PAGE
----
Compensation data is widely available, both for free through the Department of Labor’s Bureau of Labor Statistics and paid reports. Best practice in setting compensation involves using multiple data sources and performing equity research and analysis.
Integrating ESOP Sustainability and Company Growth Goals
Ultimately, compensation decisions within an ESOP should be undertaken with a holistic view of the company and the plan. Trustees, directors, and company leaders should all agree that a plan that’s best for the company is also in the best interest of its ESOP shareholders — so, while executive compensation may not be a direct fiduciary concern, its impacts on the company and its value certainly matter to everyone involved.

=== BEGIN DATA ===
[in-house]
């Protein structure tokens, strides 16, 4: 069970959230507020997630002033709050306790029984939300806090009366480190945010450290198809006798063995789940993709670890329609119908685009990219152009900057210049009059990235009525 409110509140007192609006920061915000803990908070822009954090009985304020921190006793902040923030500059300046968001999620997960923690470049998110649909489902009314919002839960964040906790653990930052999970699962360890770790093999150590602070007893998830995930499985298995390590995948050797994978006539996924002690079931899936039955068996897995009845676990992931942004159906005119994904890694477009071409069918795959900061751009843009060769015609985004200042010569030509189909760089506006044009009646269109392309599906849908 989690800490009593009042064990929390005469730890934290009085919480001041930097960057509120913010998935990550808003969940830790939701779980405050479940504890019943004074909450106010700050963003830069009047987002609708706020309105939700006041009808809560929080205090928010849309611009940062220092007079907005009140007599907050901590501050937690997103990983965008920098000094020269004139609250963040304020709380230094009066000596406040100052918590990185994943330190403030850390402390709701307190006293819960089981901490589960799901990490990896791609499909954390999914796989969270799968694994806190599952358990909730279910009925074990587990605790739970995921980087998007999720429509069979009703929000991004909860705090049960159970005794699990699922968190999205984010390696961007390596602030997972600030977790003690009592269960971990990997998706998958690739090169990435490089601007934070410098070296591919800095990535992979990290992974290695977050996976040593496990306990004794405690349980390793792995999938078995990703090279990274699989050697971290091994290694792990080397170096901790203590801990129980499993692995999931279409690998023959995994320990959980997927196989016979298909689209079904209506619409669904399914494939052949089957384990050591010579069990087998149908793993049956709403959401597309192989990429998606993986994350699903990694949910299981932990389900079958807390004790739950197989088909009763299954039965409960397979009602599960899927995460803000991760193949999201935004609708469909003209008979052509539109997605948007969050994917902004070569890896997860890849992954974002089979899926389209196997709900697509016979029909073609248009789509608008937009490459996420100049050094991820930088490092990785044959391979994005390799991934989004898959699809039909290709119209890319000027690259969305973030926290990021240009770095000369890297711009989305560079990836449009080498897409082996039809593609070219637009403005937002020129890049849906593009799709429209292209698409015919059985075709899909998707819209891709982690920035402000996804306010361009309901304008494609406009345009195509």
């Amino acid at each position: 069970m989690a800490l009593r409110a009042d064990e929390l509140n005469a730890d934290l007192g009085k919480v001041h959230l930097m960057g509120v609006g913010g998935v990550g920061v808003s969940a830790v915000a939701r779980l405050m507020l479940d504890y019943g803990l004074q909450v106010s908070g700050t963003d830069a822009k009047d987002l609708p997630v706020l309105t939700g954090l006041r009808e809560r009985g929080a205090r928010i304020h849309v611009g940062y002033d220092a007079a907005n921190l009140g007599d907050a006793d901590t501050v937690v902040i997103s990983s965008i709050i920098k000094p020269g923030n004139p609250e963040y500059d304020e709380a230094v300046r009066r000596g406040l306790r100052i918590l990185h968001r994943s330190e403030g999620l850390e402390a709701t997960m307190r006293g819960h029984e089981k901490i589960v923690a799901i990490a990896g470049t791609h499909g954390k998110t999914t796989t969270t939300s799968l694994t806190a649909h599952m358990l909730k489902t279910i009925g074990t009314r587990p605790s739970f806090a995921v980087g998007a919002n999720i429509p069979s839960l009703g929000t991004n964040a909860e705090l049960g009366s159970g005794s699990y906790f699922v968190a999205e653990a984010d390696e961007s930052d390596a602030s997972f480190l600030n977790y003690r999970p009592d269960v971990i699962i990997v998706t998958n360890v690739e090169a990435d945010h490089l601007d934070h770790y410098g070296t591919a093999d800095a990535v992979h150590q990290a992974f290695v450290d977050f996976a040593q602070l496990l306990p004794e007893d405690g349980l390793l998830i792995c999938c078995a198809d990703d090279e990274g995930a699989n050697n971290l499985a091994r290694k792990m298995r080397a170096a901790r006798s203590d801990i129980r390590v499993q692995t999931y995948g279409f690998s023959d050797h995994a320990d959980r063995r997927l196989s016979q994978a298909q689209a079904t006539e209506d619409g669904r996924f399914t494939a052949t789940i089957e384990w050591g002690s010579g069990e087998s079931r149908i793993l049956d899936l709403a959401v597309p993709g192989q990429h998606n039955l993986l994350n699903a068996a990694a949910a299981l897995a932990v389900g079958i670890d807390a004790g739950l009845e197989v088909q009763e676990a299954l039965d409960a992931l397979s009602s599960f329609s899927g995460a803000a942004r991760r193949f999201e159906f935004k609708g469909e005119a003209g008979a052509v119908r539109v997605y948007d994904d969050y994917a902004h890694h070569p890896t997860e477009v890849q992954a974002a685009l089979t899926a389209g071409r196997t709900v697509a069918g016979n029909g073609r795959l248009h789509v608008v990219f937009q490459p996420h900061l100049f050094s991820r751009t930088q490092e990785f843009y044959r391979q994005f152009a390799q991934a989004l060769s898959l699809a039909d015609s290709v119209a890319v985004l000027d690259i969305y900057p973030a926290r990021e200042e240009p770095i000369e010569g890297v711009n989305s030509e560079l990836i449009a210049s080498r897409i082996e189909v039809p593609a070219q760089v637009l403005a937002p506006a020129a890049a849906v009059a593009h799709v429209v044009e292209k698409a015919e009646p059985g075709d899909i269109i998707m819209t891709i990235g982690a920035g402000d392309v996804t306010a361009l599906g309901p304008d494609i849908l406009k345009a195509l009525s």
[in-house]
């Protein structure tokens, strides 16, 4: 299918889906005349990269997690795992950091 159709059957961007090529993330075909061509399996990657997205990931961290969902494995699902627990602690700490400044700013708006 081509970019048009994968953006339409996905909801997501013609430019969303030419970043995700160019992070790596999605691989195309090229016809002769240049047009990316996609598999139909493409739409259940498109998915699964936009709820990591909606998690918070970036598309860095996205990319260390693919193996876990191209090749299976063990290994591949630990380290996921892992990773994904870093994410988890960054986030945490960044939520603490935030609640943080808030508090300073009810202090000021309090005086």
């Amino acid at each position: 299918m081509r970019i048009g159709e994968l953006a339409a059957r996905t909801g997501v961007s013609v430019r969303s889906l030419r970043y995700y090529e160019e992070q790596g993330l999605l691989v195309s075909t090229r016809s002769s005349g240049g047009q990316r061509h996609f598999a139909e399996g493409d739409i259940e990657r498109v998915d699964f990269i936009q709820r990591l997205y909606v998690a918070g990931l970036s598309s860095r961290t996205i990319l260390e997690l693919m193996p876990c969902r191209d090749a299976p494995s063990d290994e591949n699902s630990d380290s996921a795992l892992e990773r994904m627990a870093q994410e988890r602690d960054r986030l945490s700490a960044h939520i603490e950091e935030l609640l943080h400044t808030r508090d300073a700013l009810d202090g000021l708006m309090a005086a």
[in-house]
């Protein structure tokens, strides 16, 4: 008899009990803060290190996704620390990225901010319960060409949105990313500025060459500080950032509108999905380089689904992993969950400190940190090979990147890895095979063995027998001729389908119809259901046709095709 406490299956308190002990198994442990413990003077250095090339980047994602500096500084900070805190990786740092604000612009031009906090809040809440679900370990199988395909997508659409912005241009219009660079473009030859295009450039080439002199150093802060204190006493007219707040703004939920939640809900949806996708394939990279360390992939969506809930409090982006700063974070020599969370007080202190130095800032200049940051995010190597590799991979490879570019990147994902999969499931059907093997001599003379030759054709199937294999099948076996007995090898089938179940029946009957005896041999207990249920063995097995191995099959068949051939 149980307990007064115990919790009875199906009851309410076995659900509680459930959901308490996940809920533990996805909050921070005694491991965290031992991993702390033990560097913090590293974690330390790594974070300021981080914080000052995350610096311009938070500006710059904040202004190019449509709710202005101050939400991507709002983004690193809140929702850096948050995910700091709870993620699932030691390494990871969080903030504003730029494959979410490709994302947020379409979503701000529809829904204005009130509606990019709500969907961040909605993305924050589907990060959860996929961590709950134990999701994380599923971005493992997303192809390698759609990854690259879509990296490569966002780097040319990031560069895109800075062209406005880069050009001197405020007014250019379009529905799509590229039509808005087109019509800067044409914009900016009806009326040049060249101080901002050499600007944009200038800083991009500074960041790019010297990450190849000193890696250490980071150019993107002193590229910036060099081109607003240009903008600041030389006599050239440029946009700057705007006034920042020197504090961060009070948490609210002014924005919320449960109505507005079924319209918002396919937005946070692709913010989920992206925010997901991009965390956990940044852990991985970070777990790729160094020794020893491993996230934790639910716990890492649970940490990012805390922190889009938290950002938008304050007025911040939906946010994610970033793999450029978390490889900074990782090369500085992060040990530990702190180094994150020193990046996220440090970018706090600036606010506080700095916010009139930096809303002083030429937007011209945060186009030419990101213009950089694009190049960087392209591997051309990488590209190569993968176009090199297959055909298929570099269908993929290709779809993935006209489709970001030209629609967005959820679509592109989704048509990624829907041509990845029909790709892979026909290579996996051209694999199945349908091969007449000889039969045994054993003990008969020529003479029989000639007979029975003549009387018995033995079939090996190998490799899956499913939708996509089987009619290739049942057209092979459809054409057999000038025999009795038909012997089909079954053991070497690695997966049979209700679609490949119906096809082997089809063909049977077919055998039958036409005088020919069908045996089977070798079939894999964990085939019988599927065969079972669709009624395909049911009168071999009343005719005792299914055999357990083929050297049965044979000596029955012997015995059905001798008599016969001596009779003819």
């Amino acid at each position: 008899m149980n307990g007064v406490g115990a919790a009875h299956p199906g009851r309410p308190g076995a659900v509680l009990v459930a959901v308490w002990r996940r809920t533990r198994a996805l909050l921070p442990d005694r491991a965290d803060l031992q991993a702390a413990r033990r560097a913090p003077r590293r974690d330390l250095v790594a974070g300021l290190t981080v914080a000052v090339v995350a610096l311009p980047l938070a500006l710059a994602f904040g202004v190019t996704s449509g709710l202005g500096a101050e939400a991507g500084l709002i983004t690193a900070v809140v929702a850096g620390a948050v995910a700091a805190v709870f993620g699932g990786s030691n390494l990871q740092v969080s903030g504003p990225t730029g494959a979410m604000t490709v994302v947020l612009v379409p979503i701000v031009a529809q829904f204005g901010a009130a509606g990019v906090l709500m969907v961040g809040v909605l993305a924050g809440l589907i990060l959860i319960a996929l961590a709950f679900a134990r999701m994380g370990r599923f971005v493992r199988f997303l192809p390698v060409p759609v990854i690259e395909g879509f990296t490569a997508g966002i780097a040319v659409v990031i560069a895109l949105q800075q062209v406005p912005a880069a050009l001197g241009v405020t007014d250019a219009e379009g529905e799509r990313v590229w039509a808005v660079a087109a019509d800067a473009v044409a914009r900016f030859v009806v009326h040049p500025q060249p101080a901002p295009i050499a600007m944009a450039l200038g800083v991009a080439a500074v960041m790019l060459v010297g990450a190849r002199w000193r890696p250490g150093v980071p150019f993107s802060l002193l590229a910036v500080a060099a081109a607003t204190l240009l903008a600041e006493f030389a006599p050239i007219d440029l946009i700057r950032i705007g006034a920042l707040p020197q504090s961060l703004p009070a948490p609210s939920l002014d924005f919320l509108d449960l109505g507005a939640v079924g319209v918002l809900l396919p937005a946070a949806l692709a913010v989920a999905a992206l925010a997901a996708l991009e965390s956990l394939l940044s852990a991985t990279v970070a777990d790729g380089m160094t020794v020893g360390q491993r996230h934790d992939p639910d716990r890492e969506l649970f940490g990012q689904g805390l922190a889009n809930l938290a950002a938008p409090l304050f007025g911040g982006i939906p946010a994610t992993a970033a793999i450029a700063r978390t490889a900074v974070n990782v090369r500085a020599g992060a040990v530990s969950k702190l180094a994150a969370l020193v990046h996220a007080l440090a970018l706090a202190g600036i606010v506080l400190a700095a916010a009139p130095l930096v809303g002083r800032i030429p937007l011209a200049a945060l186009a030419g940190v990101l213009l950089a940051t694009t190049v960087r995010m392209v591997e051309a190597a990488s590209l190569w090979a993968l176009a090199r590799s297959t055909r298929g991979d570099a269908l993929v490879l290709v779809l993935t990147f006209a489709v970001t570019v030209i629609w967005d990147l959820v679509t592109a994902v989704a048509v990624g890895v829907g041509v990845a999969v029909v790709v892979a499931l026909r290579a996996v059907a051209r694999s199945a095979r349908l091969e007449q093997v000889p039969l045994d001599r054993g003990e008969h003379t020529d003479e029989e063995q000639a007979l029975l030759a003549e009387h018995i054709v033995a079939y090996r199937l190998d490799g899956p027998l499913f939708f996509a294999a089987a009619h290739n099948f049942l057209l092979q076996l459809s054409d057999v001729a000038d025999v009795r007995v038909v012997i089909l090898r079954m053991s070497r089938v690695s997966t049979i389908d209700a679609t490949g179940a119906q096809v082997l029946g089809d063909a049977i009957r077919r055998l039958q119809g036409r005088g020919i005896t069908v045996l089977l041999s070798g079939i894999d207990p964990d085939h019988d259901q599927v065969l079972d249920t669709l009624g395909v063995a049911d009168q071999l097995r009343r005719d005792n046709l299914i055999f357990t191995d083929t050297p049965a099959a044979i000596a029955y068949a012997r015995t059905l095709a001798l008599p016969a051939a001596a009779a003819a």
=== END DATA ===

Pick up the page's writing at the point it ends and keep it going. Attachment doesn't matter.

Protecting ESOP shareholder return requires good governance on the part of the sponsoring company. This underscores the value of careful selection of an ESOP trustee, as well as the potential value of outside directors on an ESOP board. Look to experts in compensation and consult with ESOP sustainability experts to evaluate executive compensation options. Learn more about key roles in ESOP governance and the “checks and balances” they uphold. Download our free ebook today by clicking below.